The northern curlew is a species of curlew, a bird genus in the sandpiper family, that was once numerous in the western Arctic in Canada off the Beaufort Sea. They bred there from February to late summer, before flying to Patagonia. They were often spotted between the two areas as they migrated. Northern curlews were one of the most populous shorebirds in the Americas, but their numbers started dwindling in the late 19th century from overhunting and possibly climate change, and by 1964, the last known specimen was killed in Barbados. The species was deemed extinct in 1970.
Despite being considered extinct, there are occasionally reports of northern curlew sightings every decade or so up until present day in Canada and elsewhere. One of the more well known and trusted sightings of surviving northern curlews was in late may of 1987, when multiple Canadian Wildlife Service personnel claimed to have found a northern curlew nesting in the Northwest Territories. Since their alleged extinction, there have been sightings in Alberta, Saskatchewan, Manitoba, Ontario, Quebec, New Brunswick, Prince Edward Island, Nova Scotia, Newfoundland and Labrador, as well as multiple American states in the Great Plains and the northeast. The most recent credible sighting of a northern curlew known to cryptozoologists and ornithologists was in September 24th, 2006 in Peggy’s Cove, Nova Scotia by respected birder and former president of the Wisconsin Society for Ornithology, Randy Hoffman. He claimed to have seen a healthy looking northern curlew on a shrubby area filled with spruce and green alder surrounded by granite boulders on the ocean shore.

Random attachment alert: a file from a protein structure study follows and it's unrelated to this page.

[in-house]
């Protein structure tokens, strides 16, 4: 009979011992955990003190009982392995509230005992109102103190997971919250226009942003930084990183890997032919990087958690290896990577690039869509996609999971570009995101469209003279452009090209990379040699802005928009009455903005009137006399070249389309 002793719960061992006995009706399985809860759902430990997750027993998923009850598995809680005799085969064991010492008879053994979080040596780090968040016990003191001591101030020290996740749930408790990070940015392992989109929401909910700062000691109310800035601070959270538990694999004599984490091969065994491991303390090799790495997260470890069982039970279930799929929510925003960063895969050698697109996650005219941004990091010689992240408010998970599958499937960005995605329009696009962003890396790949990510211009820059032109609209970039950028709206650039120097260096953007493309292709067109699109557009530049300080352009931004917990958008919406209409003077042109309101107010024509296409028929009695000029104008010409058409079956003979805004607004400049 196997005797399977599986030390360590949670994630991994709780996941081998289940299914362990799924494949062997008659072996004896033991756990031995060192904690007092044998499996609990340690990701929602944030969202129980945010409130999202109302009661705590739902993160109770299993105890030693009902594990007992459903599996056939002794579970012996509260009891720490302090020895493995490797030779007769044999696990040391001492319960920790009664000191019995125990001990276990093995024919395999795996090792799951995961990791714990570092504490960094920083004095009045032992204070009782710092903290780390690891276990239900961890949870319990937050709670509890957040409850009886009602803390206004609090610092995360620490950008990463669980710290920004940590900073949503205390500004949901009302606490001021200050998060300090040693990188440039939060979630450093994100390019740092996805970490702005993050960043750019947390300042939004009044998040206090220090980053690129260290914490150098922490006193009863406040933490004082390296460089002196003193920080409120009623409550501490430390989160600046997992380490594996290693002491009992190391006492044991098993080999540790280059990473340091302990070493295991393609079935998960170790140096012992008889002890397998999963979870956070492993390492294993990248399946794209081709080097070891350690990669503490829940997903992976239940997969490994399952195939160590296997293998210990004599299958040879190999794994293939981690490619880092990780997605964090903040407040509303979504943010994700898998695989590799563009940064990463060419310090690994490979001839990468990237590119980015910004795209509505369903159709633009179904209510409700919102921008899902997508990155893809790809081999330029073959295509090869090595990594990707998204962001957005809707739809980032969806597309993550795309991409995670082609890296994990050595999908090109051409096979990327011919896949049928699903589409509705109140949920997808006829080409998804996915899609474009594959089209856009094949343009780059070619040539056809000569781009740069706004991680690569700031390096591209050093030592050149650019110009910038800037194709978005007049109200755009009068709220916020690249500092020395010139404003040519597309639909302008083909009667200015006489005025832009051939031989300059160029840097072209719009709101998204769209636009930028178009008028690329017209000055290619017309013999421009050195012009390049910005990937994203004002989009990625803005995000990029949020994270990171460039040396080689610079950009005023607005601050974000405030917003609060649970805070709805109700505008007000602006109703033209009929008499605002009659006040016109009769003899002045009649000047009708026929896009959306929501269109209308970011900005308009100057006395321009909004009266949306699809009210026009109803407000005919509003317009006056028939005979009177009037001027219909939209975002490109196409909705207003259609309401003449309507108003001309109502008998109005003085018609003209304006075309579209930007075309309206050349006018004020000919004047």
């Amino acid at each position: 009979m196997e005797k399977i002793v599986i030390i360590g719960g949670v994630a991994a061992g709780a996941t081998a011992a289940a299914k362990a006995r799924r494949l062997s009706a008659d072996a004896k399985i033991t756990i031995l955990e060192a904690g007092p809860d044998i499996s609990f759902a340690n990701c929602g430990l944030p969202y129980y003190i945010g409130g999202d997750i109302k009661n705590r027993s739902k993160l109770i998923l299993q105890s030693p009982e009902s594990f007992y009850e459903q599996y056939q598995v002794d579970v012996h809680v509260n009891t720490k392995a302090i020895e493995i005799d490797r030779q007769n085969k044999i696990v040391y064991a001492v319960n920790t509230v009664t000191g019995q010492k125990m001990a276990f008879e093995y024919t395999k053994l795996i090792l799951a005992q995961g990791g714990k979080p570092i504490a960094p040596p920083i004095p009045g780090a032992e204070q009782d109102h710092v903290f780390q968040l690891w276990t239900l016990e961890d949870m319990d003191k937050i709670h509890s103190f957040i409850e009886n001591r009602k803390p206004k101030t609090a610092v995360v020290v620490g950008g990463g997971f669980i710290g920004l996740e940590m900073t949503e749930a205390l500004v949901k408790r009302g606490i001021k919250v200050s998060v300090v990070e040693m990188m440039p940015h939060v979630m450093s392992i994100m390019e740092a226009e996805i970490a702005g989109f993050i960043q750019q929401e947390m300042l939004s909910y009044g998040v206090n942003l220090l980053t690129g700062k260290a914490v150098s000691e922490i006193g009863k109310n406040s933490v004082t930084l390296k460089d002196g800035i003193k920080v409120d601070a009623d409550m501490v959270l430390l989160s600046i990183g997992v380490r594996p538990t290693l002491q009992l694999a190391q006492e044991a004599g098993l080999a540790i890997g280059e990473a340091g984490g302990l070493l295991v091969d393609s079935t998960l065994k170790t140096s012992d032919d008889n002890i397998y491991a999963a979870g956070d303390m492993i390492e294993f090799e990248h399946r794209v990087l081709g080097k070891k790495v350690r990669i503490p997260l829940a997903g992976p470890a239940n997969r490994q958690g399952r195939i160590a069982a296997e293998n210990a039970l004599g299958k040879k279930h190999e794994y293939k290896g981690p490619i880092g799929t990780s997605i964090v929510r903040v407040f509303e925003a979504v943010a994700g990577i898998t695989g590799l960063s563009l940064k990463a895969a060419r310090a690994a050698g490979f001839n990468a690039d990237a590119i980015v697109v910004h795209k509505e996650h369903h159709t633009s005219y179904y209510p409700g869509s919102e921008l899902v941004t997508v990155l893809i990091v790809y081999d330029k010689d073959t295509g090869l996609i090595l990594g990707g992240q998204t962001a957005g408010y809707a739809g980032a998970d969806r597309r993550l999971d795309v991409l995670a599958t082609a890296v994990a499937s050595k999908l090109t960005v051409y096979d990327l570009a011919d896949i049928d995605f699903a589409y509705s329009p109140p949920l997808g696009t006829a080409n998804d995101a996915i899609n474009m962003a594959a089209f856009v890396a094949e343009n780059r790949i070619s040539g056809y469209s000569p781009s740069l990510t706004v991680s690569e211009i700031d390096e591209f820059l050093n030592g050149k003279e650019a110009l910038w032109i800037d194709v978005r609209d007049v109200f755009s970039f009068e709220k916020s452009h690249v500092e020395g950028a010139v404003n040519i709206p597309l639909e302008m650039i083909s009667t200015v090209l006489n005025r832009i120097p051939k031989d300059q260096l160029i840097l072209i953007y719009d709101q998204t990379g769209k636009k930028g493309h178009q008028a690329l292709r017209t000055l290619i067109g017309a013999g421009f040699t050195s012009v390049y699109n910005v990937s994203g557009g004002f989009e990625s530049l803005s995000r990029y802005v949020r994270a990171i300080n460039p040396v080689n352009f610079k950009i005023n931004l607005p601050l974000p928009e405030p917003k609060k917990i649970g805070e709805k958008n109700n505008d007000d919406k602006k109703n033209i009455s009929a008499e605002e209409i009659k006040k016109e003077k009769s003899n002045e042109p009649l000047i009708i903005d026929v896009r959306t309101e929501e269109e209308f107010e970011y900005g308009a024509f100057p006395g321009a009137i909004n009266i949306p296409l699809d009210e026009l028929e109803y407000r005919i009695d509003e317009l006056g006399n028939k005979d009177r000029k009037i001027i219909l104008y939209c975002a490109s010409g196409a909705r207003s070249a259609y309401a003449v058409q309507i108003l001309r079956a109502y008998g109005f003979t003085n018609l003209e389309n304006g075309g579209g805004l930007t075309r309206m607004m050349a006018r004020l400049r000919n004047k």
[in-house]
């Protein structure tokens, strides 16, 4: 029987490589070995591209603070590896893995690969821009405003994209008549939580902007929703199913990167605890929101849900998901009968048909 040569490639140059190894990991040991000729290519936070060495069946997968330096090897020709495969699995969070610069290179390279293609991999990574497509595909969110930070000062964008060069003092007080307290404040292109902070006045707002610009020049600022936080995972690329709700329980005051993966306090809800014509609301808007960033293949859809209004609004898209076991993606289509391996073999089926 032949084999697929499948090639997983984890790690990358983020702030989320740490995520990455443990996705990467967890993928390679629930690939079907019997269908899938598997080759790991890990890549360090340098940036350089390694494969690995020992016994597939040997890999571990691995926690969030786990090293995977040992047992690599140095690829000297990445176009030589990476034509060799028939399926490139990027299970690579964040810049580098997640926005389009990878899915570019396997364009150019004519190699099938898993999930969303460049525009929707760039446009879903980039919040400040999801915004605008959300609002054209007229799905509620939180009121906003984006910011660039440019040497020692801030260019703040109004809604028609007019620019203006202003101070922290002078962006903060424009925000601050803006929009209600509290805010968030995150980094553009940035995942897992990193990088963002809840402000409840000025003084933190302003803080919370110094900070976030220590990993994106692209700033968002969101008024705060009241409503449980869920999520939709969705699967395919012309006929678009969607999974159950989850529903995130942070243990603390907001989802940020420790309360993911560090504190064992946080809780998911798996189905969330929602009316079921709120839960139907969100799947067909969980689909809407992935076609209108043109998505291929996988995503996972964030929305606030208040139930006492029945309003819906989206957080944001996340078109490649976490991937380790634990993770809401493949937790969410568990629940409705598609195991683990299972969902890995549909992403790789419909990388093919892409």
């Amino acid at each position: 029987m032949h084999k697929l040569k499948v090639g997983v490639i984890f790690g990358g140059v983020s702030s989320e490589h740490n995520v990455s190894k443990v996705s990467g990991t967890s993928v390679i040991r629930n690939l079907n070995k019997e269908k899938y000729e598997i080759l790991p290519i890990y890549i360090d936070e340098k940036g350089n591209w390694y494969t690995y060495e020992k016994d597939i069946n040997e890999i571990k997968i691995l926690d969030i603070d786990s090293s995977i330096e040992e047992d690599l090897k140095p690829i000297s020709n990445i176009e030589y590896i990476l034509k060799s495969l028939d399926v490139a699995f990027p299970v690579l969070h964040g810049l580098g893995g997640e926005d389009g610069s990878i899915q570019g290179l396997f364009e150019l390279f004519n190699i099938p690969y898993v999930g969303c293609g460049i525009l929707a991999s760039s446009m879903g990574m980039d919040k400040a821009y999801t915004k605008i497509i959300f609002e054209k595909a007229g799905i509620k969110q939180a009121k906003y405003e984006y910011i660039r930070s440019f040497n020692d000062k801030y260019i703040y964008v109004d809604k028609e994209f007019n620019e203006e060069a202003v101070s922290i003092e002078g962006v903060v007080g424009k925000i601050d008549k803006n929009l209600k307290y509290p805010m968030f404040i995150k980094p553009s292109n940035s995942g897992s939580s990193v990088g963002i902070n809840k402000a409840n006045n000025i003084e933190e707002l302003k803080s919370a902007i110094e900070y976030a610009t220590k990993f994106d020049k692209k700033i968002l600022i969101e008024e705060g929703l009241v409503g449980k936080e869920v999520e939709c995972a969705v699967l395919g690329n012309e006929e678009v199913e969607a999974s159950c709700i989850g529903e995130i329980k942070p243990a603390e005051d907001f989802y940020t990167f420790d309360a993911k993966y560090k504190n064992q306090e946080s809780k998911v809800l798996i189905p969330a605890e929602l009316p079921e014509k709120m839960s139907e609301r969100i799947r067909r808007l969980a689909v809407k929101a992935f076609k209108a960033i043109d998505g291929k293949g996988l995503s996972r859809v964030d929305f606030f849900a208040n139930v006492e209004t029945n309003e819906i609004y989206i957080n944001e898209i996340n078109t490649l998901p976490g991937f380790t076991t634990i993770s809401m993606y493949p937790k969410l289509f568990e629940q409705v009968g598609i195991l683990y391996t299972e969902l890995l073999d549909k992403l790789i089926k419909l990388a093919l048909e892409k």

One of the few photos of a living northern curlew, taken on Galveston Island, Texas in 1962
A map of the northern curlew’s breeding grounds and flight paths. Although their range may have been